Finally, weak oversight from regulators is also a cause for speculation. Owing to lax regulations, insiders can benefit not only passively by riding the stock market roller coaster but also actively, creating rises and falls themselves through false information disclosure and market manipulation (Du and Wei 2004). (19) Stories abound of how insiders and big players bought up shares or spread rumors of asset injections or new business plans and subsequently sold the shares at their peak to naive investors. Nevertheless, it is very difficult to verify or quantify the extent of insider trading because insider trading is, by definition, nontransparent to the average outsider. According to Global Competitiveness Report's insider trading index, which was constructed by Harvard University and the World Economic Forum, China's rating was significantly higher than the ratings of other major stock markets (Du and Wei 2004). Green (2004a) reports that regulators privately admitted that at least 30 percent of shares had been actively manipulated at any point in time. In addition, Walter and Howie (2003) argue that many of the 70 million investor accounts in the early 2000s were illegal "ghost" accounts opened by big players to manipulate share trading. (20) They estimate that each active player in China's stock market had on average 500 such illegal accounts, which suggests that a significant proportion of trading in the market was conducted by market manipulators. In January 2001, Wu Jinglian, head of the State Council's Development Research Council, openly condemned China's stock market for being "worse than a casino"--that is, like a casino without rules. Although such a stock market was not an investment venue for investors, it was a paradise for speculators (Walter and Howie 2003).
Recent Reforms and Future Developments
China's central government gave its blessings to the marriage of socialism and capitalism in the mid-1980s because it wanted to create a socialist stock market that could serve as a new fundraising venue as well as a new monitoring device for SOEs. The ultimate objective of the market, in the government's eyes, was to improve SOE performance. Unfortunately, the market became a rent-seeking venue for local governments and SOEs and a casino for speculators.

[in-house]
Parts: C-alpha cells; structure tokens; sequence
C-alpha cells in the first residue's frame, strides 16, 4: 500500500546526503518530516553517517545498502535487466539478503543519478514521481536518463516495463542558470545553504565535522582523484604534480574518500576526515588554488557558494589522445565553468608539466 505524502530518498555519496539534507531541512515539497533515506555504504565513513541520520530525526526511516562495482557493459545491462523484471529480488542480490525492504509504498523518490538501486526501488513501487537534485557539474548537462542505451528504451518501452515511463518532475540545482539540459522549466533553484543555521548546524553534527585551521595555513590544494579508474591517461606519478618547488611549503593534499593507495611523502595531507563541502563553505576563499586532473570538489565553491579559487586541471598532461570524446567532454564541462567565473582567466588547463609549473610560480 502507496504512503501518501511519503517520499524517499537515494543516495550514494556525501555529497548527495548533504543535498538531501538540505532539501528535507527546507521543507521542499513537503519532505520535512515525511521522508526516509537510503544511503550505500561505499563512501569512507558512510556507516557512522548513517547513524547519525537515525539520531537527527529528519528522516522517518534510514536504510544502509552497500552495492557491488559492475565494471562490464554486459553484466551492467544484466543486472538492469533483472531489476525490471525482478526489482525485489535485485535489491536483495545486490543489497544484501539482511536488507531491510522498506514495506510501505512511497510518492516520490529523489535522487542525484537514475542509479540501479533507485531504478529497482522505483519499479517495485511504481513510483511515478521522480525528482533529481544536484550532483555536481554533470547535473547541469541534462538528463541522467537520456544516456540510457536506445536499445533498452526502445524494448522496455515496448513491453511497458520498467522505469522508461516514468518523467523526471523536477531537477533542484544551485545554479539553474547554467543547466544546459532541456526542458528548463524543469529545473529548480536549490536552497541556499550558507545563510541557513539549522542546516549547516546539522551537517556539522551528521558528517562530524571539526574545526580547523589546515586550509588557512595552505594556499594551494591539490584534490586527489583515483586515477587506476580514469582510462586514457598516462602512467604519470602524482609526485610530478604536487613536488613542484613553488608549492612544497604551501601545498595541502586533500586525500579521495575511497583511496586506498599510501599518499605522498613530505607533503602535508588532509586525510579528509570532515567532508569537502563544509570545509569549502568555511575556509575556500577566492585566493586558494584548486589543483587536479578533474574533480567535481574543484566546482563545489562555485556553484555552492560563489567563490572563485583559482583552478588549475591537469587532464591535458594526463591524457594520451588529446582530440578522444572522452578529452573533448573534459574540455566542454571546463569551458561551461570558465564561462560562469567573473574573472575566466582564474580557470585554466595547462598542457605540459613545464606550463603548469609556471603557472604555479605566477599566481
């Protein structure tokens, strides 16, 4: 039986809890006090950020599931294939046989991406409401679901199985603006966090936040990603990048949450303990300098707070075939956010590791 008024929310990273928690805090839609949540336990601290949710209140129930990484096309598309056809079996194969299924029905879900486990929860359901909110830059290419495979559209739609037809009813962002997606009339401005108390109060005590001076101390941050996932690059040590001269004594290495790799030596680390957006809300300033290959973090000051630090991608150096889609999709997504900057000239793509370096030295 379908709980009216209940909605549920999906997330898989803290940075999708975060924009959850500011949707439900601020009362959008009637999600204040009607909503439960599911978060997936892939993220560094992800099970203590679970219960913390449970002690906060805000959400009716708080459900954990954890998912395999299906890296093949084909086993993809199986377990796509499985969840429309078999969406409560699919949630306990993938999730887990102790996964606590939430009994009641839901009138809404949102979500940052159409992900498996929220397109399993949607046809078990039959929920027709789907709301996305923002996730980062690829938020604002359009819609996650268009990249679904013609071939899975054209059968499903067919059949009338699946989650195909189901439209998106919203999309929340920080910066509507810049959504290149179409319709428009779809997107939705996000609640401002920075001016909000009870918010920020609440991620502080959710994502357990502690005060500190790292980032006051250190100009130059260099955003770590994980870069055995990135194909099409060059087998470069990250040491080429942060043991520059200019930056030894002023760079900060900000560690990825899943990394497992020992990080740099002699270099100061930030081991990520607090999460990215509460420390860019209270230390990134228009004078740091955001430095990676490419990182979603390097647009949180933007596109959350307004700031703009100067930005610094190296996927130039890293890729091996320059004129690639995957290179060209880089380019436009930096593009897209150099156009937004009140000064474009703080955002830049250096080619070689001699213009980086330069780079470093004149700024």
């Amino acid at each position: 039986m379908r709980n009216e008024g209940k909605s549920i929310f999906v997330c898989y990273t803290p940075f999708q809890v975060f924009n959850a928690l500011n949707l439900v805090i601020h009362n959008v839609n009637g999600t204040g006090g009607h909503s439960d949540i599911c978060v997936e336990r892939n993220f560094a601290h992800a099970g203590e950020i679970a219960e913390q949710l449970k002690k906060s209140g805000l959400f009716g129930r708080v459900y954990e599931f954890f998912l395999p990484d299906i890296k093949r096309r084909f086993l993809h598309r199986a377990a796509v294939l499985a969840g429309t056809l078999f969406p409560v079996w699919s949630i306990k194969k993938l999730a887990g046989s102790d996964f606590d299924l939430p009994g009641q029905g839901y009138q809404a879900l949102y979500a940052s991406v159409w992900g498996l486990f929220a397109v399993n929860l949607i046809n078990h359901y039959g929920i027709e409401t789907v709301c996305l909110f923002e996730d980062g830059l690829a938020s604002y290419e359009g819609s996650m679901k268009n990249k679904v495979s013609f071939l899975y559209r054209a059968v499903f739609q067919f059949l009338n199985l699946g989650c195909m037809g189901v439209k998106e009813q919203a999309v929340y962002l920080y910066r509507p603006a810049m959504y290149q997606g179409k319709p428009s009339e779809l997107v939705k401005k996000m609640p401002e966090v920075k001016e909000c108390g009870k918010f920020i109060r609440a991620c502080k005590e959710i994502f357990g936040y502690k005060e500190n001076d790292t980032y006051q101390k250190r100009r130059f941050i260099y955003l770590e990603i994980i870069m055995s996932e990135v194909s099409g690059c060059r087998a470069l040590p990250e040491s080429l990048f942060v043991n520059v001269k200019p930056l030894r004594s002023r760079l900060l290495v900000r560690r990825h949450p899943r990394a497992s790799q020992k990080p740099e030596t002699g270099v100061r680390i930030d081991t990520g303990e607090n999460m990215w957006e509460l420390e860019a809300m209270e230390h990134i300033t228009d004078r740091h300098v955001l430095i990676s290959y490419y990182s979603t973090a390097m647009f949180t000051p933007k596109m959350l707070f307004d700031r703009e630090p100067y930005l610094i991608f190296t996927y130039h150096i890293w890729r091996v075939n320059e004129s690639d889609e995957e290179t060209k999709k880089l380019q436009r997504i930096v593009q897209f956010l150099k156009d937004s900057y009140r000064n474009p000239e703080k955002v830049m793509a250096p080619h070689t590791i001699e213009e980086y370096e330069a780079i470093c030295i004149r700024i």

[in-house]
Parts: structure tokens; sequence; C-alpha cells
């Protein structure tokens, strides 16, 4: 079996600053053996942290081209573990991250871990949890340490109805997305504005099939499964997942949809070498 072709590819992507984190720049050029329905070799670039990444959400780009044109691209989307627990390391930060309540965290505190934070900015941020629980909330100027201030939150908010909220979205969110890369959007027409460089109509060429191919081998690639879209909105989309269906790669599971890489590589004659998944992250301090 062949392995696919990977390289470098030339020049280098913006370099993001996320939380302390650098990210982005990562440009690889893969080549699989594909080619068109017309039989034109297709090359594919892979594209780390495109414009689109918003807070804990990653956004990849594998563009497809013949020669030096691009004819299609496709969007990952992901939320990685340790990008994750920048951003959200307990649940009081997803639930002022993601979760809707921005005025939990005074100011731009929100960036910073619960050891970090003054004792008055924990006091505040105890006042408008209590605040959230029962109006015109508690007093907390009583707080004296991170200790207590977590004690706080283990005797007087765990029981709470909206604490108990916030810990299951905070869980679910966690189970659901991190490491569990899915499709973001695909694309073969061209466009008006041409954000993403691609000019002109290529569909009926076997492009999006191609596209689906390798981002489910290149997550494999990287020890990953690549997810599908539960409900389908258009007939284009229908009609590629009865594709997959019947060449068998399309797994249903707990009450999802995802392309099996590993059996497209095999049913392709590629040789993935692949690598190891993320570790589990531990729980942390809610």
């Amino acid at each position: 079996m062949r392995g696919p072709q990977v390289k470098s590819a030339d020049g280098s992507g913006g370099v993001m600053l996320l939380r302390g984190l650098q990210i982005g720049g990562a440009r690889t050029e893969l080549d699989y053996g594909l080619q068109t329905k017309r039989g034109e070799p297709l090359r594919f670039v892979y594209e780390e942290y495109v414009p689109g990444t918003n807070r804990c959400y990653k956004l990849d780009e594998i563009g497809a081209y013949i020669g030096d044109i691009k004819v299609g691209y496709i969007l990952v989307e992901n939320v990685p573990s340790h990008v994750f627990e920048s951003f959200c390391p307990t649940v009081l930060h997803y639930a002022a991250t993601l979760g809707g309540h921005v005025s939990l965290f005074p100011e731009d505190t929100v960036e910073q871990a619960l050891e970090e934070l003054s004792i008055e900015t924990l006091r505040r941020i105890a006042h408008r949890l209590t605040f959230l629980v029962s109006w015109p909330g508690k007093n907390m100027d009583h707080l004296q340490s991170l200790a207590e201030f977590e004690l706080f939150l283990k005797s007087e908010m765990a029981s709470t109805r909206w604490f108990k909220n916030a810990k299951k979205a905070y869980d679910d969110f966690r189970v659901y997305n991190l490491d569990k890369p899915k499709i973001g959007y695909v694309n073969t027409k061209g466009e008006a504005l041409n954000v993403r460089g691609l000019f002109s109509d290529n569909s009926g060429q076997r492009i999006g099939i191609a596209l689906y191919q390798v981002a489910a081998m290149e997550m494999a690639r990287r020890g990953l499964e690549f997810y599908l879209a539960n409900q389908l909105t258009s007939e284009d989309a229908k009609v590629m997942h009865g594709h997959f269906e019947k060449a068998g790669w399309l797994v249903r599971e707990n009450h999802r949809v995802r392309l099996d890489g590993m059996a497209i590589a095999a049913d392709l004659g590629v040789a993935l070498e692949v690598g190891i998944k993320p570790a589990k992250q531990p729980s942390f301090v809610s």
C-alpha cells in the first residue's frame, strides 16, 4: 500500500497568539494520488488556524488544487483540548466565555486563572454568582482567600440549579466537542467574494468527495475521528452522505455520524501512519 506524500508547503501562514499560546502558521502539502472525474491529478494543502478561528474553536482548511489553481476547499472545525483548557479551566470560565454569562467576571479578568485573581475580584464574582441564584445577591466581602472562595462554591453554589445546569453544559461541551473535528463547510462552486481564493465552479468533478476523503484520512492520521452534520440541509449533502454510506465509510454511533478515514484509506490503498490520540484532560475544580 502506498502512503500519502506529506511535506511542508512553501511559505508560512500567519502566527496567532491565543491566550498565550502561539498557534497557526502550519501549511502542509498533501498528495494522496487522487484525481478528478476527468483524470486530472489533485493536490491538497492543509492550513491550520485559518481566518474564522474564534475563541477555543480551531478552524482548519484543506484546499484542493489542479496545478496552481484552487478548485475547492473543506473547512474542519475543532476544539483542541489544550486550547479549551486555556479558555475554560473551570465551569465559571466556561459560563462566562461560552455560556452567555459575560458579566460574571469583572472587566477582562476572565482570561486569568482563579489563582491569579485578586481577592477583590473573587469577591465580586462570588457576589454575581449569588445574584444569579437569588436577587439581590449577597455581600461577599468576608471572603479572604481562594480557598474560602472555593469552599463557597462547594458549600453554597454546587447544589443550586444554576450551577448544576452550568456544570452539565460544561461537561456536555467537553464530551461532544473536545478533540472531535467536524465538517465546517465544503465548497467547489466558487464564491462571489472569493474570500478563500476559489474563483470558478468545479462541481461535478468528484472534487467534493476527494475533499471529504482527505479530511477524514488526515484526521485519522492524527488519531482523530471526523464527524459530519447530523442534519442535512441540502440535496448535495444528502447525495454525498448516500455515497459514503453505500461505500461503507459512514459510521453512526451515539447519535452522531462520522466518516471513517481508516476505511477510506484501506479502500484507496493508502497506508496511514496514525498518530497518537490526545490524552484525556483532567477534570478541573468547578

Following the Asian financial crisis, in August 1997 the State Council decided to put the Shanghai and Shenzhen stock exchanges under the direct supervision of CSRC. in September 1998, CSRC was promoted to a ministry rank unit, which was directly under the State Council, and CSRC established 10 regional branches, with the objective of restricting local governments' rent-seeking activities. The central government attempted to introduce institutional changes in three important ways, including reducing state ownership stakes, relaxing restrictive measures on the stock market, and improving listed enterprises' corporate governance and legal protection for shareholders in the early 2000s. But the stock market greeted these seemingly positive developments unenthusiastically, as evidenced by a prolonged slump in both market prices and market liquidity.
The major contributing factors for the slump were the state shares reduction program as well as CSRC's efforts to improve the transparency of the stock market. There are two major reasons that the state shares reduction program led to a decline in market prices and trading activities. First, market prices depend on the equilibrium of supply and demand. The selling of state shares is expected to substantially increase the supply of shares in the market and thereby to dilute the value of existing shares. Second, selling down state ownership stakes may signal the government's reduced willingness to prop up poorly performing enterprises. Anticipation of a weaker helping hand from the government would drive down the value of listed enterprises' shares.
CSRC's efforts to improve corporate governance and legal protection for shareholders led to improvements in board monitoring and in the quality of information disclosure (Li, Song, and Wong 2004), which then limited insider trading and market manipulation, thus restricting on some level speculative activities in the early 2000s. Nevertheless, the stock market has yet to become an attractive investment venue, because its regulations to improve transparency are still inadequate, and listed enterprises" profitability and thus investment values remain low. As a result, the stock market is now neither a casino nor an attractive investment venue. As such, it is attractive neither to speculators nor to investors, and it was inevitable that it would experience a reduction in both prices and liquidity during this transitional period.
Despite the decline in market capitalization and liquidity in the early 2000s, the stock market has embarked on a healthy trend toward becoming a venue for channeling funds to productive projects. On the one hand, there was a gradual increase in the level of dividend yield from 0.5 percent in 2000 to 0.8 percent in 2003. The dividend yields in both 2002 and 2003 exceeded the interest rates on saving deposits, indicating an increase in enterprises' investment value. On the other hand, there was a decline in the level of turnover from around 500 percent in 2000 to 250 percent in 2003, suggesting a significant reduction in the level of speculative trading in the market.